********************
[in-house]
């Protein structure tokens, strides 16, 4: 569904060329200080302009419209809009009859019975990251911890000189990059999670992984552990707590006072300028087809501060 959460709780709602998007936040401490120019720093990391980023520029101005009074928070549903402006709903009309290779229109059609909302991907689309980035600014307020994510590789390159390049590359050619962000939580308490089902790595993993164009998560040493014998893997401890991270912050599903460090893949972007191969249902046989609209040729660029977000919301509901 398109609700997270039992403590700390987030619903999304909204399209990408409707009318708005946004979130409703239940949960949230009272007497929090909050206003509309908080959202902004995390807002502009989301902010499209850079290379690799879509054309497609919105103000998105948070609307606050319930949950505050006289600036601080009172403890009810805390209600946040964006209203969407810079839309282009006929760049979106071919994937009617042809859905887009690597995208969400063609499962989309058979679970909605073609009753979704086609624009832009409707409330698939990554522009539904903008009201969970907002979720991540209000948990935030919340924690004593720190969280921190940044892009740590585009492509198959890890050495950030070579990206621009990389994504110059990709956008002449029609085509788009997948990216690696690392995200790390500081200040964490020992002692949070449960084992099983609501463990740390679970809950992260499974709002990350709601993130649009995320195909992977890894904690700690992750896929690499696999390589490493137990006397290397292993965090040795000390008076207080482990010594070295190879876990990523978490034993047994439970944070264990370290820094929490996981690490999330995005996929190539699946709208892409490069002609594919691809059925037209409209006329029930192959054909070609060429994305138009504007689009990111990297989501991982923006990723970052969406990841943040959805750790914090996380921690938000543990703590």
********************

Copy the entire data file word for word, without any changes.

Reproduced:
[in-house]
């Protein structure tokens, strides 16, 4: 569904060329200080302009419209809009009859019975990251911890000189990059999670992984552990707590006072300028087809501060 959460709780709602998007936040401490120019720093990391980023520029101005009074928070549903402006709903009309290779229109059609909302991907689309980035600014307020994510590789390159390049590359050619962000939580308490089902790595993993164009998560040493014998893997401890991270912050599903460090893949972007191969249902046989609209040729660029977000919301509901 398109609700997270039992403590700390987030619903999304909204399209990408409707009318708005946004979130409703239940949960949230009272007497929090909050206003509309908080959202902004995390807002502009989301902010499209850079290379690799879509054309497609919105103000998105948070609307606050319930949950505050006289600036601080009172403890009810805390209600946040964006209203969407810079839309282009006929760049979106071919994937009617042809859905887009690597995208969400063609499962989309058979679970909605073609009753979704086609624009832009409707409330698939990554522009539904903008009201969970907002979720991540209000948990935030919340924690004593720190969280921190940044892009740590585009492509198959890890050495950030070579990206621009990389994504110059990709956008002449029609085509788009997948990216690696690392995200790390500081200040964490020992002692949070449960084992099983609501463990740390679970809950992260499974709002990350709601993130649009995320195909992977890894904690700690992750896929690499696999390589490493137990006397290397292993965090040795000390008076207080482990010594070295190879876990990523978490034993047994439970944070264990370290820094929490996981690490999330995005996929190539699946709208892409490069002609594919691809059925037209409209006329029930192959054909070609060429994305138009504007689009990111990297989501991982923006990723970052969406990841943040959805750790914090996380921690938000543990703590």